Re: Social problems and evolution

Glenn Morton (
Tue, 03 Mar 1998 17:36:55 -0600

It has been pointed out that this note didn't make it out to the list. If
it did make it out, I apologize to the group for sending it again.

HI Gordie,

At 10:31 AM 3/2/98, Gordon Simons wrote:

>Glenn, since you subscribe to evolution, perhaps you could agree that
>racism is a natural consequence of the mechanisms of evolution. Then the
>question becomes for Christians:

But while I accept evolution, I do it in a way that allows me to agree with
Russ Maatman. I believe that neither our humanity, i.e., the image of God,
nor our sin nature arises from evolution. If our sin nature is merely an
extention of animal behavior, then I would have trouble calling it sin. I
would also have trouble understanding why we humans, behaving as animals,
are held accountable, when animals, behaving as an animal, are not.

It is this facet of the problem that convinced me that there had to be some
type of separation between us and the animals. The biological data, in the
form of pseudogenes, clearly shows that our bodies are connected via common
descent with the apes. But our natures must be separate. That is why I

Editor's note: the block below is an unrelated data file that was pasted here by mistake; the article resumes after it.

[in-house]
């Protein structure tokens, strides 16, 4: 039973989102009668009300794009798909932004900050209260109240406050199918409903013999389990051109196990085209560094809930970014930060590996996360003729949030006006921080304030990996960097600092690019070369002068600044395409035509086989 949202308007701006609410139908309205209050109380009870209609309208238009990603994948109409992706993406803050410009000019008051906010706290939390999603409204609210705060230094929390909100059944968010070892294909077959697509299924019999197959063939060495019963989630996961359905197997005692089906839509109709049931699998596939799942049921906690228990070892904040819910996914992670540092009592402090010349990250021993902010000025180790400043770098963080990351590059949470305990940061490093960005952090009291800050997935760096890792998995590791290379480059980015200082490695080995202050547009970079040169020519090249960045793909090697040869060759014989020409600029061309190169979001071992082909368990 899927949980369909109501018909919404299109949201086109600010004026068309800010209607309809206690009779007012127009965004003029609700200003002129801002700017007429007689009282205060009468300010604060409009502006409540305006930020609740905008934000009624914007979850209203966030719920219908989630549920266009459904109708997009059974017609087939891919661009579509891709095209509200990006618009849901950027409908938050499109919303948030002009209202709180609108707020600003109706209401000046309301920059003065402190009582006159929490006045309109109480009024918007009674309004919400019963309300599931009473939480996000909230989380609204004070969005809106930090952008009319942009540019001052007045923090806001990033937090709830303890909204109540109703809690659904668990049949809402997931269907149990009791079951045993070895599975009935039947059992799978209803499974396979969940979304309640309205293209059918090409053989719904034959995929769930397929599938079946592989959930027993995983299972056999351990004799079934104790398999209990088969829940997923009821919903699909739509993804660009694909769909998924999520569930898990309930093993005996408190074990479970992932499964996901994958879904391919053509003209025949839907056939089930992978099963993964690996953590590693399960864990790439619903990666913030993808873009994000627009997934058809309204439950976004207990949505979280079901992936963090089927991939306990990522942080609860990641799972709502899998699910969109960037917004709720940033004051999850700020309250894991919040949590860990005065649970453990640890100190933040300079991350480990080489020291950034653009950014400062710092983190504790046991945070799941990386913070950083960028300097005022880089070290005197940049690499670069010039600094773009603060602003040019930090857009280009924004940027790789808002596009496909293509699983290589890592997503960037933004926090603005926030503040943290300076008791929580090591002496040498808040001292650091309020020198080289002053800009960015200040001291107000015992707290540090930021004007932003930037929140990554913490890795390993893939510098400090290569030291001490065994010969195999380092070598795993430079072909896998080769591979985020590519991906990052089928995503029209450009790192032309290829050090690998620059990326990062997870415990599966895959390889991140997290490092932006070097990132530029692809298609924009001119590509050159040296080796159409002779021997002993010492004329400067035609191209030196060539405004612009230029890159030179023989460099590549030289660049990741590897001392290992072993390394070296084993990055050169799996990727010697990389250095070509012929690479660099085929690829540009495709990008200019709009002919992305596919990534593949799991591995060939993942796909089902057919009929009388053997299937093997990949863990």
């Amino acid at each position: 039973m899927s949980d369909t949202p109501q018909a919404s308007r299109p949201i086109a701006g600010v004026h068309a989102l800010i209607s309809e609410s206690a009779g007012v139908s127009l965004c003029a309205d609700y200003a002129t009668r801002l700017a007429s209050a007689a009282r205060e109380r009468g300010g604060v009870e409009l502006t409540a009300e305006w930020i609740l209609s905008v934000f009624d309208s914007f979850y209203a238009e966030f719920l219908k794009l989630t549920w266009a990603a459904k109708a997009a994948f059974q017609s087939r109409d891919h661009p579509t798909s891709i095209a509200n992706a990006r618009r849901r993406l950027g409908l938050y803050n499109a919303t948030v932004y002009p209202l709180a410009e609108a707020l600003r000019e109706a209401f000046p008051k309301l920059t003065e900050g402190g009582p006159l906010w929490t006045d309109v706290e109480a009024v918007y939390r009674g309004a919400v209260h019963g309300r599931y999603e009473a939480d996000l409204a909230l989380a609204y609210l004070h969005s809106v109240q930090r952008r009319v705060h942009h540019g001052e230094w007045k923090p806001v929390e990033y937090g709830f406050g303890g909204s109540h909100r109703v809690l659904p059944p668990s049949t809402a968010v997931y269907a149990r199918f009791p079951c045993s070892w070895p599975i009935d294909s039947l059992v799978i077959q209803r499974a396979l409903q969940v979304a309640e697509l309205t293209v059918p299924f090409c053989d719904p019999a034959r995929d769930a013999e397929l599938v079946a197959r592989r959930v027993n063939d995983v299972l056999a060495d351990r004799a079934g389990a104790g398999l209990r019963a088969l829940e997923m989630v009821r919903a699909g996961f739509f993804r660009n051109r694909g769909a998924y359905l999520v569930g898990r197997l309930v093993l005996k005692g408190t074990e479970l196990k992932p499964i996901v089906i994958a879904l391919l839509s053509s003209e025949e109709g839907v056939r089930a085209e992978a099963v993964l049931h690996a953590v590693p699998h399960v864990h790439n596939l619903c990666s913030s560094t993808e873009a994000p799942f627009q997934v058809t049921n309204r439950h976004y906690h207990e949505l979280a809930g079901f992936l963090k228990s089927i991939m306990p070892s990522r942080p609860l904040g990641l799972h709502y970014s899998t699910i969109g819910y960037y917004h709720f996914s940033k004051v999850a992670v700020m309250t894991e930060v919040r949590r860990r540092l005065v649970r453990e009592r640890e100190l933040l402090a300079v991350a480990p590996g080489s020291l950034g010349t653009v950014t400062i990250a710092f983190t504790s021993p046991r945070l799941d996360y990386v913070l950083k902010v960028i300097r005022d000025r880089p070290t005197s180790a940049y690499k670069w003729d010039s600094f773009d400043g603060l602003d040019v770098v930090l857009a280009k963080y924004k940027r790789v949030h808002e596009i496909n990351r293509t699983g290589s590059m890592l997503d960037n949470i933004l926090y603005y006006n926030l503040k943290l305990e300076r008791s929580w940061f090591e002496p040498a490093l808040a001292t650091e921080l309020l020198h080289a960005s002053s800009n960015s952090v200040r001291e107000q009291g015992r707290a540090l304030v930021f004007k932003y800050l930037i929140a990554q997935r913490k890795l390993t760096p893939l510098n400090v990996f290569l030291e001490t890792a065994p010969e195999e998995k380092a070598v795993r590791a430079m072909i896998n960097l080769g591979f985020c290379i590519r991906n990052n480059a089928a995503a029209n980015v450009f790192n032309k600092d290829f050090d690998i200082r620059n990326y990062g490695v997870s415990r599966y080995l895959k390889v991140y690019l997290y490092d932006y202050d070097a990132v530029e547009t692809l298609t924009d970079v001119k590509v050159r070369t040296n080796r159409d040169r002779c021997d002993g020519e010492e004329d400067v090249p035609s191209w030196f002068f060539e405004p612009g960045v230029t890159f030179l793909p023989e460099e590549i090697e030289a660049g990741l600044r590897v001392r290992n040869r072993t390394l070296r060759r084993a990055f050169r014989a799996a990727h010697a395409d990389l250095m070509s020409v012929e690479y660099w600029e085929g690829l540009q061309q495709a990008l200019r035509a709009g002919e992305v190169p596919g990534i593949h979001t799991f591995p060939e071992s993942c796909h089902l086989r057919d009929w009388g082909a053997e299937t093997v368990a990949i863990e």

suggested that Adam was a miraculously fixed up victim of a chromosomal
fusion (apes have 48 chromosomes we have 46). In fact I suggested that Adam
was originally still born. God fixed him up. He was then the only one of
his kind on earth and thus the need for the surgery to create Eve. In this
way, Adam's body could show the connection with the apes, but his spirit was
created by God.

After seeing what Russ Maatman wrote tonight about Eve being the mother of
all living, I must add that this is another reason for not having mankind
merely evolve like any other animal. If that were the case, Eve could not
be the mother of all humans, as there would be thousands of them.

>How do the "fallen nature of man" and man's evolutionary origins
>intertwine? It seems that we have inherited our "original sin," in a
>very literal sense, through our genes (no apple required!), -- a natural
>tendency toward racism, selfishness, promiscuity, and a multiplicity of
>things we Christians (should) view as sinful.

But once again, if we inherited sin in this fashion, it leaves me wondering
why our natural behavior then shouldn't be the ethical behavior? I would
find this disturbing.


Adam, Apes, and Anthropology: Finding the Soul of Fossil Man


Foundation, Fall and Flood